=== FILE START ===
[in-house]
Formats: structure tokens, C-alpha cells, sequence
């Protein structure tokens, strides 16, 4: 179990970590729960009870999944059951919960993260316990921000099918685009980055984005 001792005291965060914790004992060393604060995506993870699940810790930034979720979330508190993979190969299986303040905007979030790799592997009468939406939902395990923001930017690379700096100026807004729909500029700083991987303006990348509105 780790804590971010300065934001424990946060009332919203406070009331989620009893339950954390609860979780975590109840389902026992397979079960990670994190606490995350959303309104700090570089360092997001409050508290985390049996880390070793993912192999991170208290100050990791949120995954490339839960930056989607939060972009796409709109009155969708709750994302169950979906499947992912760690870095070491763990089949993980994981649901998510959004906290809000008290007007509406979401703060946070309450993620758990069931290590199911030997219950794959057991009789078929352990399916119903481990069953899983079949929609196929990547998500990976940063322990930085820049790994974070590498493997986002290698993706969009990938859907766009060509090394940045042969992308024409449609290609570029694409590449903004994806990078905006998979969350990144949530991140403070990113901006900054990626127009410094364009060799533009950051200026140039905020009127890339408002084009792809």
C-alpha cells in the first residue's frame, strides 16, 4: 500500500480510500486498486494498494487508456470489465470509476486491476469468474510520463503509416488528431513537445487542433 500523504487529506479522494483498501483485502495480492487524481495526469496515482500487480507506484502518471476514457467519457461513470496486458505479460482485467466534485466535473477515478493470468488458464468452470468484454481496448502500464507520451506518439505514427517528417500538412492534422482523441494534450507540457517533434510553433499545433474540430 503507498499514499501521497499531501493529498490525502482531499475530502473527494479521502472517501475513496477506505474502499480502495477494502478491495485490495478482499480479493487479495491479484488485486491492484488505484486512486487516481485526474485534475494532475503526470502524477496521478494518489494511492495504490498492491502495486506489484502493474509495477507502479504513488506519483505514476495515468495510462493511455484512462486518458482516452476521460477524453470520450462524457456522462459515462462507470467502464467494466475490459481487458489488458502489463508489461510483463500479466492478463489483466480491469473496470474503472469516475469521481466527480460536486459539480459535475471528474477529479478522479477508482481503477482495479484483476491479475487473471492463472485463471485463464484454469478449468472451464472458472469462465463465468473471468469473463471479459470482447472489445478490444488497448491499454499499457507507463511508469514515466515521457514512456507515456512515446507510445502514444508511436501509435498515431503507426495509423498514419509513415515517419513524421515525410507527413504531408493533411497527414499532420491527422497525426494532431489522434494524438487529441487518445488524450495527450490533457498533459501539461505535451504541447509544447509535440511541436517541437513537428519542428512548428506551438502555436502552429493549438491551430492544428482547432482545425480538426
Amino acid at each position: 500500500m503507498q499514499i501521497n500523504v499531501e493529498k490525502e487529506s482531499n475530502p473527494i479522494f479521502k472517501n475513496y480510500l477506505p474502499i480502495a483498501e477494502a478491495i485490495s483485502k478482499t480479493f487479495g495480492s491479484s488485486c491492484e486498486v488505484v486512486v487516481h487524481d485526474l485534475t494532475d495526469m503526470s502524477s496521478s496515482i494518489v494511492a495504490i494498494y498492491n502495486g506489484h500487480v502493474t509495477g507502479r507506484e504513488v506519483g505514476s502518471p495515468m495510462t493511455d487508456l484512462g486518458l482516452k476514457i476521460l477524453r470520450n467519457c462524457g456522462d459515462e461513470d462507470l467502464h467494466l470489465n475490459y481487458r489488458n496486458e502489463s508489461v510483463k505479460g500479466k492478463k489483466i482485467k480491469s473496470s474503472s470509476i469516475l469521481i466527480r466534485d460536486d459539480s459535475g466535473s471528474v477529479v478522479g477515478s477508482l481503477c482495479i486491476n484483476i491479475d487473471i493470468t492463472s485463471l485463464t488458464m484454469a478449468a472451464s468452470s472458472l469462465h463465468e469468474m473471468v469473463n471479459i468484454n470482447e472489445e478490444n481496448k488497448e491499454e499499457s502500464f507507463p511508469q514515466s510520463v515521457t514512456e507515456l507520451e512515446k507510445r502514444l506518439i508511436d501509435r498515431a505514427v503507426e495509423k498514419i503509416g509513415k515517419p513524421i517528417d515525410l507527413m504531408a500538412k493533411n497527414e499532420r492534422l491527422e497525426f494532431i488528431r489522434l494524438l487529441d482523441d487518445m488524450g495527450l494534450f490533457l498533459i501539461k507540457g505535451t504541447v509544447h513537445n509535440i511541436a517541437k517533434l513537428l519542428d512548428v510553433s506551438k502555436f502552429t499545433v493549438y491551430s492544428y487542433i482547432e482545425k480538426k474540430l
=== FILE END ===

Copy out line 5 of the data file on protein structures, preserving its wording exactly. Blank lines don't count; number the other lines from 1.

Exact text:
Amino acid at each position: 500500500m503507498q499514499i501521497n500523504v499531501e493529498k490525502e487529506s482531499n475530502p473527494i479522494f479521502k472517501n475513496y480510500l477506505p474502499i480502495a483498501e477494502a478491495i485490495s483485502k478482499t480479493f487479495g495480492s491479484s488485486c491492484e486498486v488505484v486512486v487516481h487524481d485526474l485534475t494532475d495526469m503526470s502524477s496521478s496515482i494518489v494511492a495504490i494498494y498492491n502495486g506489484h500487480v502493474t509495477g507502479r507506484e504513488v506519483g505514476s502518471p495515468m495510462t493511455d487508456l484512462g486518458l482516452k476514457i476521460l477524453r470520450n467519457c462524457g456522462d459515462e461513470d462507470l467502464h467494466l470489465n475490459y481487458r489488458n496486458e502489463s508489461v510483463k505479460g500479466k492478463k489483466i482485467k480491469s473496470s474503472s470509476i469516475l469521481i466527480r466534485d460536486d459539480s459535475g466535473s471528474v477529479v478522479g477515478s477508482l481503477c482495479i486491476n484483476i491479475d487473471i493470468t492463472s485463471l485463464t488458464m484454469a478449468a472451464s468452470s472458472l469462465h463465468e469468474m473471468v469473463n471479459i468484454n470482447e472489445e478490444n481496448k488497448e491499454e499499457s502500464f507507463p511508469q514515466s510520463v515521457t514512456e507515456l507520451e512515446k507510445r502514444l506518439i508511436d501509435r498515431a505514427v503507426e495509423k498514419i503509416g509513415k515517419p513524421i517528417d515525410l507527413m504531408a500538412k493533411n497527414e499532420r492534422l491527422e497525426f494532431i488528431r489522434l494524438l487529441d482523441d487518445m488524450g495527450l494534450f490533457l498533459i501539461k507540457g505535451t504541447v509544447h513537445n509535440i511541436a517541437k517533434l513537428l519542428d512548428v510553433s506551438k502555436f502552429t499545433v493549438y491551430s492544428y487542433i482547432e482545425k480538426k474540430l